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An App to educate time management and study habits

Perhaps the most valuable thing about STUDEAM, the app that plans homework and study (see video DEMO), is not so much in the novelty that it is able to organize a student’s homework well. It is true that this novelty is very interesting due to its immediate practical advantage and we have already described many of the benefits associated with the calculation of an objective, pedagogical, immediate planning and optimal use of time. But in this post we want to focus on the real purpose of the app: to educate study habits.

Acquiring a good study habit is a main goal in education. It refers to the way of working, to how things are done and how to learn and not to what is specifically learned. The development of a good study habit profoundly marks student’s learning and academic results, in addition to shaping his maturity in a special way. We all sense that it will have a lot to do with the quality of the professional that you are going to become.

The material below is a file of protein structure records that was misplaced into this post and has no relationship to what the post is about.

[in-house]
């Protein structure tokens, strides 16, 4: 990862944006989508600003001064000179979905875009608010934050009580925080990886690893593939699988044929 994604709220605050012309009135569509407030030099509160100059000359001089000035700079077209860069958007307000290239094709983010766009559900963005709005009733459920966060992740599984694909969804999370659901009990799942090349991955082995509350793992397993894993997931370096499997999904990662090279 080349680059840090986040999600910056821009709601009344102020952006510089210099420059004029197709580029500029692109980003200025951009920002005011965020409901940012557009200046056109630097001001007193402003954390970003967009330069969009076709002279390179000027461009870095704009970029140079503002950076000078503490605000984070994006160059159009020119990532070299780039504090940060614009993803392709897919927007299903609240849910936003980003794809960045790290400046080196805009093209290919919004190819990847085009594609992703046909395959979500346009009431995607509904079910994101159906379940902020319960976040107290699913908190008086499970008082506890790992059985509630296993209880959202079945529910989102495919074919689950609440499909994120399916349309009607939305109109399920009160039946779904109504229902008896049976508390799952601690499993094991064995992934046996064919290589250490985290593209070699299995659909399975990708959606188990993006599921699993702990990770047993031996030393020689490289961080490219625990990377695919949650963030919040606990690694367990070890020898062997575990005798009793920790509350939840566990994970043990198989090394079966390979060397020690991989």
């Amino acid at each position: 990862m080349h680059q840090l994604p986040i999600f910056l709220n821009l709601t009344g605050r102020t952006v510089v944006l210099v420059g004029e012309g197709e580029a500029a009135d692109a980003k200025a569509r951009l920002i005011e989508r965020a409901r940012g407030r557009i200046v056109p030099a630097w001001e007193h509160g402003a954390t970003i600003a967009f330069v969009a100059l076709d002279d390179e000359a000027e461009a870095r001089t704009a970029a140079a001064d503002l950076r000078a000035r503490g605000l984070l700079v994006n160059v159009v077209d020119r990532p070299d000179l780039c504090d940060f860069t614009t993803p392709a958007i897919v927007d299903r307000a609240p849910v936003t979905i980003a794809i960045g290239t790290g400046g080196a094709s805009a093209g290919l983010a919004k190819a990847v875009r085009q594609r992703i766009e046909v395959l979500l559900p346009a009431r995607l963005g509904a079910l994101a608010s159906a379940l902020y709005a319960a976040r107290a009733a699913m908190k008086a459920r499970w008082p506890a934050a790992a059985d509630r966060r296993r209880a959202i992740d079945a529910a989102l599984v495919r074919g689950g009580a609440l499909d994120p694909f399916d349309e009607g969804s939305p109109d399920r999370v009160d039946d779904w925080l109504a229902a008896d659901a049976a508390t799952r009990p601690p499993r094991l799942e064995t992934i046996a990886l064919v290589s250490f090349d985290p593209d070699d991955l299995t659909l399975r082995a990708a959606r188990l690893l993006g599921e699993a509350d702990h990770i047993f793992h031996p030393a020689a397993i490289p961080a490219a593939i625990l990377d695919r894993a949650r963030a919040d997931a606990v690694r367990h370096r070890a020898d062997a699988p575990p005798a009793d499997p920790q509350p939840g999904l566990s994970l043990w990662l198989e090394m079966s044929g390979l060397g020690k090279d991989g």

A highly valuable skill

In scientific studies about its influence on academic performance, the study habit is frequently included as part of study techniques and planning – time management. There is no doubt that these represent the key improvement path where teaching can be of influence.

From the perspective of time, a good study habit could be described as the constant and regular performance of the study tasks that you have to do when you have to do them and for the time it takes to do them. It is one of the first work disciplines that we acquire in countries where schooling is compulsory. We can assume that it serves as preparation for the future.